Top Dollar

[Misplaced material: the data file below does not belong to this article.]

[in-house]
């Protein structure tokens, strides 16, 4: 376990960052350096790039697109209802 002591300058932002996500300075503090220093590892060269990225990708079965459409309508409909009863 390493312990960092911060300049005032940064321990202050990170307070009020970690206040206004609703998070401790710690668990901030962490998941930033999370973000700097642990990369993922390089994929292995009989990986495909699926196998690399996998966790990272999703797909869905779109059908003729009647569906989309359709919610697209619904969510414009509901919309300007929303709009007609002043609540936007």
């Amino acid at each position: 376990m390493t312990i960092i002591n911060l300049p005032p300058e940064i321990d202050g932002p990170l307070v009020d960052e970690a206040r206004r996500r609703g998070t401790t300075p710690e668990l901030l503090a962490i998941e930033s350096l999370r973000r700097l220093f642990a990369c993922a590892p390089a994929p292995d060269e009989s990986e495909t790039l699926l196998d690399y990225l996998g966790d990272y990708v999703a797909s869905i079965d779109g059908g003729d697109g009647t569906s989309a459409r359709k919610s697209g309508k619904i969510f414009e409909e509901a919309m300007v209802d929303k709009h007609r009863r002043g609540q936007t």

"The first psychedelic percussion album since Hal Blaine!"Mavens of The Good Life unite! Toby Dammit is a master percussionist who has here made one of the most compelling albums in recent memory. Layered, melodic, insane music where Hal Blaine meets trance, where Martin Denny blends with Ennio Morricone, where symphonic percussion instruments are filtered through 1960's spy movie soundtrack sensibilities and rubbed up against Vampyros Lesbos. Is he the unfathomable link between Edgar Varese and Senor Coconut? Between Harry Partch and Harry The Bastard? Between the deep mysteries of Swedish sexcrime and psychedelic Krautrock sambas?! You have to feel the weight of his tympani storage facility to understand the glimmer of his glockenspiel. Currently a U.S. Resident, he travels the world in an ever-changing magical orchestra pit. His beats collide, and the children unanimously scream in the ecstasy. Throughout the history of late twentieth-century popular music, the cries have been heard in song titles: 'Hear the Drummer Get Wicked', 'Give the Drummer Some', 'Bring that Beat Back'. Perhaps these are all responses to jazz drummer Max Roach's enigmatic question: does the beat lie in the drum beats or between them? Musical provocateur Toby Dammit, whose work at the fringes of U.S. popular music, leaves unanswered that question. But in doing so, insists on the central role of percussion and drums, making a path-breaking record in the process. Drums and percussion are too often consigned to the background, as drum fills or a 4-4 kick drum installed to keep metronomic time. But there are few artists who bring percussion to the foreground, and Toby Dammit's music occupies that rare position of the artist who works solely with percussion to create extraordinarily complex yet deceptively simple tracks. Think of this record also as the perfect DJ tool. Those in search of often-redundant breaks, beats, and loops records will find this album perfectly suited to heavy turntable rotation. The opening track, 'Number One Famous', and 'Roadblocks Here and Here' see Dammit picking up the gauntlet thrown down by Adrian Sherwood's stunning On-U Sound ventures with Creation Rebel, Tackhead, and Mark Stewart. Dammit's work also immediately brings to mind the hard, crisp techno of contemporary artists such as Surgeon, Ben Sims, Oliver Ho, Adam Beyer, and Regis, who never permit a bass line anywhere near their music. 'Jolly Coppers on Parade' is a dense, glowering piece with decaying, percussive fragments buzzing around the mix like an agitated hummingbird. Even when the percussion is attenuated to the point of a click track and hi-hat, Dammit keeps the sense of space and suspense intact. The uneasy 'Malmo Nocturne (Mansson's Theme)' is the record's moment of relative serenity, wherein North African motifs and drumming slow the pace of this fast moving record. But even here, the tough sound of the drum machine returns to interrupt the calm. You can pretend to ignore the call of the drum. But, finally, it is the rhythmic force which drives all records which utilize it. Most drummers are competent at best; able to use the kit to keep the beat moving. And then there are percussive artists like Toby Dammit who understand that the place of the drum is so much more than simply keeping time. It is the stepping off point for a vast range of compelling musical adventures. It is the latter that the listener will find on Top Dollar." --Tim Haslett